When my sister drinks, her early dementia symptoms get worse. She has had multiple mild strokes that have affected her short term memory. My niece and I have POA and MPOA and my sister has her own will/trust but brother-in-law doesn't know yet-all hell will break loose when he finds out. He is pressuring my sister to give him access to money that is solely hers. Most of the family believe he is trying to hasten her demise as his personal mantra is "whoever dies last wins".
There is no money to speak of so putting my sister into an assisted living facility isn't an option. We don't know what to do to protect her. APS was called but nothing came of it. Help!

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If there truly "is no money to speak of", then your sister would probably qualify for Medicaid, and could be placed in an appropriate facility. At least there, she wouldn't be able to drink. And if your sister and brother-in-law are still married, I'm not sure that any of the money can be "solely hers". Most states now are considered 50/50 regarding any personal property or monies, so not sure how you will keep him from it. Best wishes.
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worriedinCali Dec 2020
It doesn’t matter the states consider. Medicaid has its own rules and since Medicaid would be footing the bill for her sisters care, the husband would be allowed to keep a portion of their assets and some of their income. It would not be a 50/50 split as each state allows the community spouse to keep up to a certain amount of assets and enough of the income to live off of.
Personally, I'm not completely clear on what APS can actually do and under what circumstances. I think you should direct these issues to the attorney who prepared the will/trust and see what he/she suggests from a legal angle regarding protecting your sister's physical and financial wellbeing. We have a few problem drinkers in my family and there is one in particular (multiple medical problems) whose husband consistently encourages her to drink. Wife gets mean/nasty and hurtful to others. When hubby gets sick of it, he cuts off the drinks and tells her she's done (until next time, of course). A lot of spouses end up enabling, but *encouraging* the drinking is a whole different ballgame.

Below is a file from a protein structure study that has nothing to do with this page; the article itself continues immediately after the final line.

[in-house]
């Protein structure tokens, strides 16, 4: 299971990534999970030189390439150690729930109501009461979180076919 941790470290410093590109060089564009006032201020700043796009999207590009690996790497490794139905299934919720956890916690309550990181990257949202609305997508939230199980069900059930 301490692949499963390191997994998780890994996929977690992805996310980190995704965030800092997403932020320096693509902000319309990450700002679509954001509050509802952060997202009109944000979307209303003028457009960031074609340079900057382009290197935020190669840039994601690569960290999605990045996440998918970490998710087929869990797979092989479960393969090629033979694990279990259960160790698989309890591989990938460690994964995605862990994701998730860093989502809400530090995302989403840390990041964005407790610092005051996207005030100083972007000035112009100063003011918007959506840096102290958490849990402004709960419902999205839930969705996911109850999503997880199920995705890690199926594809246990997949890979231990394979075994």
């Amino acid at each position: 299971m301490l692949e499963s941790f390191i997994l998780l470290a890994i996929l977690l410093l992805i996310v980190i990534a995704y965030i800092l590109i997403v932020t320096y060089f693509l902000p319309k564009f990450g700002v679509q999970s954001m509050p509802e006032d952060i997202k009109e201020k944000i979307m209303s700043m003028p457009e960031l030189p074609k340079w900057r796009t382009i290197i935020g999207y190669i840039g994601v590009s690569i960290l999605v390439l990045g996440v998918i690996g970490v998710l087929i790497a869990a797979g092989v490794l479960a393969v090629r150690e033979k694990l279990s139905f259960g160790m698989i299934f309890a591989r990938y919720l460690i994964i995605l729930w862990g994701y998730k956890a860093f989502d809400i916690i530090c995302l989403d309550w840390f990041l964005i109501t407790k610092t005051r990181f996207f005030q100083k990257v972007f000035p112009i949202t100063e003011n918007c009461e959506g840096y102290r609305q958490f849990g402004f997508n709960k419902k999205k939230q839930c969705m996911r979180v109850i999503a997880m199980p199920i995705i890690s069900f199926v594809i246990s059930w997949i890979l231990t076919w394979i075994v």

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You can pursue guardianship but it can be costly and no guarantee you will win it. You will need to prove his abuse of her in court. Did she sign a pre-nup with him? Like others I don't know how she can keep money from him without an actual arrangement. I agree with going back to the original lawyer to get clarity -- it may be a misunderstanding on your sister's part. Wishing you success in helping your sister.
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You say your sister HAS no money, so I guess money isn't the motive.
Your Sister and her husband live together, I assume, a married couple?
And you have contacted APS who found no problems they could address?
I think that you have basically done what you are able. You cannot place your sister against her will unless her dementia is severe, and you have guardianship. If her husband fights to have guardianship and keep her home, it is unlikely you would win.
I would say you are now in the realm of what your sister herself wants. Has she expressed a wish to leave her husband? If so there are ways to do that no matter she has money or not. If she wishes to stay with him I am afraid intervention at present is at a standstill. If you have POA you may wish to discuss the alcohol problem with your Sister's doctor, but I don't know that he could directly intevene in any way. Unless you live with them it is difficult to say whether your sister is drinking because she herself chooses to, or because she is being "encouraged" to do so.
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